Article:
When considering Grasha’s Five Teaching Styles, PBL is best matched with the facilitator teaching style.4 Instructors guide students through the learning process while encouraging independent thinking and responsibility. Students are perhaps more engaged because “real life” scenarios are presented. Students are expected to consider the “whole patient” as opposed to one specific issue.
As a recent pharmacy school graduate, I have experienced PBL first-hand during a therapeutics course. My experience was similar to the one described by Calvin Meaney in the “Creating a Critical Learning Environment” blog.5 Students were divided into groups of ten and each group was given several patient case scenarios to research, identify pertinent medical problems, and develop a therapeutic strategy. This approach fostered critical thinking and was an effective teaching method when group members reviewed material prior to attending the group sessions and actively participated during scheduled class times. However, in my experience, attendance was poor at many sessions and many students worked independently on the case studies. Thus, the opportunity to capitalize on the strengths of PBL were often lost. Many students elected to forego attending PBL sessions when exams were scheduled in close proximity. Students wanted to use the time to study. In order to overcome this problem, it’s important to schedule PBL sessions at least two or three days apart from exams to encourage student attendance. As an alternative, teachers could make attendance a requirement. In general, I found that pharmacy students appreciated the PBL sessions and benefited from the learning experience when they were focused on the material.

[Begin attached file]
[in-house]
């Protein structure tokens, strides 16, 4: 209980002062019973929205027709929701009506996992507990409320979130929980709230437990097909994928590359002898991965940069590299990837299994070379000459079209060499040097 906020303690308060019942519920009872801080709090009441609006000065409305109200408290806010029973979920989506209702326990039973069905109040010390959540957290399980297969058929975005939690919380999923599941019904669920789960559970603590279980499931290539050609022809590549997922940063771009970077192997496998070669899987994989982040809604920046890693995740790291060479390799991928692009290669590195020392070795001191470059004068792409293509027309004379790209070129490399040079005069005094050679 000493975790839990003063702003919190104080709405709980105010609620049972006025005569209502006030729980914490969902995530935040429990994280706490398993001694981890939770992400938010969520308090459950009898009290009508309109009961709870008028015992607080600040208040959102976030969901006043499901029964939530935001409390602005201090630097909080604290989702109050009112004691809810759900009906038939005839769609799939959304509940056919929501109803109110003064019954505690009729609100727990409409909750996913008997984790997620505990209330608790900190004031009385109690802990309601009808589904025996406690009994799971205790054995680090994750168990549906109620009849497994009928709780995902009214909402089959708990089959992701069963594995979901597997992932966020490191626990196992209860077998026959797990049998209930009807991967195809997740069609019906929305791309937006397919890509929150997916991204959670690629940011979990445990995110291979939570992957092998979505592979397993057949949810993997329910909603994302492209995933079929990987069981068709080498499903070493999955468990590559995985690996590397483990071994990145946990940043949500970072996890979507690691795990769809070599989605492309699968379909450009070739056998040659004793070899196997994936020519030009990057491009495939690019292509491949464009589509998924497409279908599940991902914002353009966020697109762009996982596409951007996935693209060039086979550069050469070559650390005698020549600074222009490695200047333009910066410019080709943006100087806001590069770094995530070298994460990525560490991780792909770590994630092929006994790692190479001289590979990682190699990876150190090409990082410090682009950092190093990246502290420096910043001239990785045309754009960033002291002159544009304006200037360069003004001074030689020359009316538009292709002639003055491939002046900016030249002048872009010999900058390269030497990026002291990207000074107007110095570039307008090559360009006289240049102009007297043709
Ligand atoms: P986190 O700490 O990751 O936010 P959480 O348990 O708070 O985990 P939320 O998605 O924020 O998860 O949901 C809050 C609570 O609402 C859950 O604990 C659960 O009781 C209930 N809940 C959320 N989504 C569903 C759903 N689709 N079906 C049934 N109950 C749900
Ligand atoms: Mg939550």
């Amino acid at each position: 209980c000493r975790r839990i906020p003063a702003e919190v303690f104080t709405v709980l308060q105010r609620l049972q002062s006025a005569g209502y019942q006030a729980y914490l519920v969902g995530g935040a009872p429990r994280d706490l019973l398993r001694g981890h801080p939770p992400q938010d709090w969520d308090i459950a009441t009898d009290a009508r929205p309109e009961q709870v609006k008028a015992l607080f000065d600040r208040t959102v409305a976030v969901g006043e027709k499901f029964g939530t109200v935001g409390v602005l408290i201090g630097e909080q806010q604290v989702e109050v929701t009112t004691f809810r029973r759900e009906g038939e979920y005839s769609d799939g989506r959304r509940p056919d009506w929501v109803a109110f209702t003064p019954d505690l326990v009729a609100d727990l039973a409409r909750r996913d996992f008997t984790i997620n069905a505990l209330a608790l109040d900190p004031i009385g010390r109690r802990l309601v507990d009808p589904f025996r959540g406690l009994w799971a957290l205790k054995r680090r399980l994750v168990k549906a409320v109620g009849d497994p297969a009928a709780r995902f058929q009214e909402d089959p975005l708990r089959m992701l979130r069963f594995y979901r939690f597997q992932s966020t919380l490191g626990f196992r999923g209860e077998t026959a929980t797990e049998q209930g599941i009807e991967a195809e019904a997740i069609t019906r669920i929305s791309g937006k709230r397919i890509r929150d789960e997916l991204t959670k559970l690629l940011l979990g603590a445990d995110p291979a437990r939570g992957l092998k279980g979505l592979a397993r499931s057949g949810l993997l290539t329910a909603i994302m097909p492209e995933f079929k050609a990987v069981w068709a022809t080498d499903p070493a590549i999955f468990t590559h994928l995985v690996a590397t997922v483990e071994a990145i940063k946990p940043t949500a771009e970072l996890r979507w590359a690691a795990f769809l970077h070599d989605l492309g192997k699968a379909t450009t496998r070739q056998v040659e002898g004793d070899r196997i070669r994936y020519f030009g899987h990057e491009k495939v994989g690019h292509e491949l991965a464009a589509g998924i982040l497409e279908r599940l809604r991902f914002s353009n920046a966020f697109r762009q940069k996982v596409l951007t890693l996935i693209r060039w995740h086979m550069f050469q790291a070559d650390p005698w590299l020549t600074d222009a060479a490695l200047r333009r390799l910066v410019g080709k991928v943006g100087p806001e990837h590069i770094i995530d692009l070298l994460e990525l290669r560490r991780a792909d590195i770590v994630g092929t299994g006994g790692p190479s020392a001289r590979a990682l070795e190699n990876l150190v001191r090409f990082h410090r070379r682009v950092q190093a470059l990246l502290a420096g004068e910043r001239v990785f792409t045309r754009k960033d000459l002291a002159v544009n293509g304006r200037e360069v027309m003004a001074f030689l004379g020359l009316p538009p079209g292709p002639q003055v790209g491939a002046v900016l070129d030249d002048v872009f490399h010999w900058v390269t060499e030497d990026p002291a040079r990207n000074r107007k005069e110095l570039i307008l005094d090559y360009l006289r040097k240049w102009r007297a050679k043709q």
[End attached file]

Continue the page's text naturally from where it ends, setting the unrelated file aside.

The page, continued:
PBL is an instructional method that can, should, and does play a significant role in pharmacy education. It fosters strong critical thinking skills. Although initial findings seem to have positive, there is need for more research to evaluate the effectiveness of PBL in pharmacy education. Challenges will arise as PBL is more frequently used, but these can be overcome as educators become more experienced in this teaching strategy.
1. Novak S, Shah S, Wilson J, Lawson K, Salzman R. Pharmacy students’ learning styles before and after a problem-basedlearning experience. Am J Pharm Educ 2006; 70: 1-8.
2. Nii L, Chin A. Comparative trial ofproblem-based learning versus didactic lectures on clerkship performance. Am J Pharm Educ 1996: 60: 162-164.
3. Cisneros R, Salisbury-Glennon J, Anderson-Harper H. Status of problem-based learning research in pharmacy education: a call for future research. Am J Pharm Educ 2002; 66: 19-26.
4. TeachingStyles and Instructional Uses of the World Wide Web [Internet]. Terre Haute (IN): Indiana State University; 2011.
5. Meaney C. Creating a critical learning environment [Internet]. Educational Theory and Practice Blog. Baltimore (MD): University of Maryland; 2011.